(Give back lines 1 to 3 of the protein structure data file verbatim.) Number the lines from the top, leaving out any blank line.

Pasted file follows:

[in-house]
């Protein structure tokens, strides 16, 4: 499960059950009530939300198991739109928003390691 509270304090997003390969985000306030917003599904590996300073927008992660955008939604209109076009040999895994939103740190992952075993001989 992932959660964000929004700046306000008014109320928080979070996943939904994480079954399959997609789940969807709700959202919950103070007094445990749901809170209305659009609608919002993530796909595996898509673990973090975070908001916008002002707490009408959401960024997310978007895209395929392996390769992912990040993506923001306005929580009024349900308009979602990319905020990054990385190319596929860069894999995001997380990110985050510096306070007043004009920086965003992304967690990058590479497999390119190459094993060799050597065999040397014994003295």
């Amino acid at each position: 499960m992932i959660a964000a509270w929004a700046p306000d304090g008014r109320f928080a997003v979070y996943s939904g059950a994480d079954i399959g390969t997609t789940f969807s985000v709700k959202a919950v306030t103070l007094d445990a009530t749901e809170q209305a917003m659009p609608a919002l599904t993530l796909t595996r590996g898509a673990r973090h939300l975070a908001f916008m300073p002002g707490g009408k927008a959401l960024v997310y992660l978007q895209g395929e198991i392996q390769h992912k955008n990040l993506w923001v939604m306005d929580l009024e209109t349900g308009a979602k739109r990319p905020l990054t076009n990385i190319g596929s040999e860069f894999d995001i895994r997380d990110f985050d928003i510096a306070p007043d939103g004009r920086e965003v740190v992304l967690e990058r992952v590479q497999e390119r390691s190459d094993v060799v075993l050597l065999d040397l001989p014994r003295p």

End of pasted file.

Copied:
[in-house]
């Protein structure tokens, strides 16, 4: 499960059950009530939300198991739109928003390691 509270304090997003390969985000306030917003599904590996300073927008992660955008939604209109076009040999895994939103740190992952075993001989 992932959660964000929004700046306000008014109320928080979070996943939904994480079954399959997609789940969807709700959202919950103070007094445990749901809170209305659009609608919002993530796909595996898509673990973090975070908001916008002002707490009408959401960024997310978007895209395929392996390769992912990040993506923001306005929580009024349900308009979602990319905020990054990385190319596929860069894999995001997380990110985050510096306070007043004009920086965003992304967690990058590479497999390119190459094993060799050597065999040397014994003295």
């Amino acid at each position: 499960m992932i959660a964000a509270w929004a700046p306000d304090g008014r109320f928080a997003v979070y996943s939904g059950a994480d079954i399959g390969t997609t789940f969807s985000v709700k959202a919950v306030t103070l007094d445990a009530t749901e809170q209305a917003m659009p609608a919002l599904t993530l796909t595996r590996g898509a673990r973090h939300l975070a908001f916008m300073p002002g707490g009408k927008a959401l960024v997310y992660l978007q895209g395929e198991i392996q390769h992912k955008n990040l993506w923001v939604m306005d929580l009024e209109t349900g308009a979602k739109r990319p905020l990054t076009n990385i190319g596929s040999e860069f894999d995001i895994r997380d990110f985050d928003i510096a306070p007043d939103g004009r920086e965003v740190v992304l967690e990058r992952v590479q497999e390119r390691s190459d094993v060799v075993l050597l065999d040397l001989p014994r003295p």